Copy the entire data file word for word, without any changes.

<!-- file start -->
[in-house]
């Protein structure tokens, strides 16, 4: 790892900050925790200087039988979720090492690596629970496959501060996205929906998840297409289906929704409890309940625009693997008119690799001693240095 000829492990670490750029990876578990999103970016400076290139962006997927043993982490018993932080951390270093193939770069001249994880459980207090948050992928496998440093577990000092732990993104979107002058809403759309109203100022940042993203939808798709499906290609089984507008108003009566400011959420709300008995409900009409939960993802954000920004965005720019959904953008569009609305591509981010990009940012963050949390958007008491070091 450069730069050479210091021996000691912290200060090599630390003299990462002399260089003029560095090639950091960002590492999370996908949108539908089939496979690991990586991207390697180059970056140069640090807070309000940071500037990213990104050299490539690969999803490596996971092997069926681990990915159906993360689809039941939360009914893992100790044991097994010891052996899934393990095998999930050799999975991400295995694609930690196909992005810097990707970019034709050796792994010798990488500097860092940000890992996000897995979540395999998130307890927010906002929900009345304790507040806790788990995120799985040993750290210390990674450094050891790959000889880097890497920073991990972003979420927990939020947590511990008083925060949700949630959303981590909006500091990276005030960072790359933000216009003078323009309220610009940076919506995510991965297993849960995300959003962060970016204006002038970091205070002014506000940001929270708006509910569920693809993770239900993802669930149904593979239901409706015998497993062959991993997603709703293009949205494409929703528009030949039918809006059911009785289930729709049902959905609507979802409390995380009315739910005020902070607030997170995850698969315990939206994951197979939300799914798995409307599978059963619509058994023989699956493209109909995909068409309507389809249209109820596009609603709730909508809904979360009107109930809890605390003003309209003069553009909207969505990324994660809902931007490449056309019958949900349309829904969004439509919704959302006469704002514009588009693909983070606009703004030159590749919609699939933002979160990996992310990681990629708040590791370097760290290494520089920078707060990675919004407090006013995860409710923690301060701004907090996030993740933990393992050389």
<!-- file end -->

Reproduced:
[in-house]
């Protein structure tokens, strides 16, 4: 790892900050925790200087039988979720090492690596629970496959501060996205929906998840297409289906929704409890309940625009693997008119690799001693240095 000829492990670490750029990876578990999103970016400076290139962006997927043993982490018993932080951390270093193939770069001249994880459980207090948050992928496998440093577990000092732990993104979107002058809403759309109203100022940042993203939808798709499906290609089984507008108003009566400011959420709300008995409900009409939960993802954000920004965005720019959904953008569009609305591509981010990009940012963050949390958007008491070091 450069730069050479210091021996000691912290200060090599630390003299990462002399260089003029560095090639950091960002590492999370996908949108539908089939496979690991990586991207390697180059970056140069640090807070309000940071500037990213990104050299490539690969999803490596996971092997069926681990990915159906993360689809039941939360009914893992100790044991097994010891052996899934393990095998999930050799999975991400295995694609930690196909992005810097990707970019034709050796792994010798990488500097860092940000890992996000897995979540395999998130307890927010906002929900009345304790507040806790788990995120799985040993750290210390990674450094050891790959000889880097890497920073991990972003979420927990939020947590511990008083925060949700949630959303981590909006500091990276005030960072790359933000216009003078323009309220610009940076919506995510991965297993849960995300959003962060970016204006002038970091205070002014506000940001929270708006509910569920693809993770239900993802669930149904593979239901409706015998497993062959991993997603709703293009949205494409929703528009030949039918809006059911009785289930729709049902959905609507979802409390995380009315739910005020902070607030997170995850698969315990939206994951197979939300799914798995409307599978059963619509058994023989699956493209109909995909068409309507389809249209109820596009609603709730909508809904979360009107109930809890605390003003309209003069553009909207969505990324994660809902931007490449056309019958949900349309829904969004439509919704959302006469704002514009588009693909983070606009703004030159590749919609699939933002979160990996992310990681990629708040590791370097760290290494520089920078707060990675919004407090006013995860409710923690301060701004907090996030993740933990393992050389």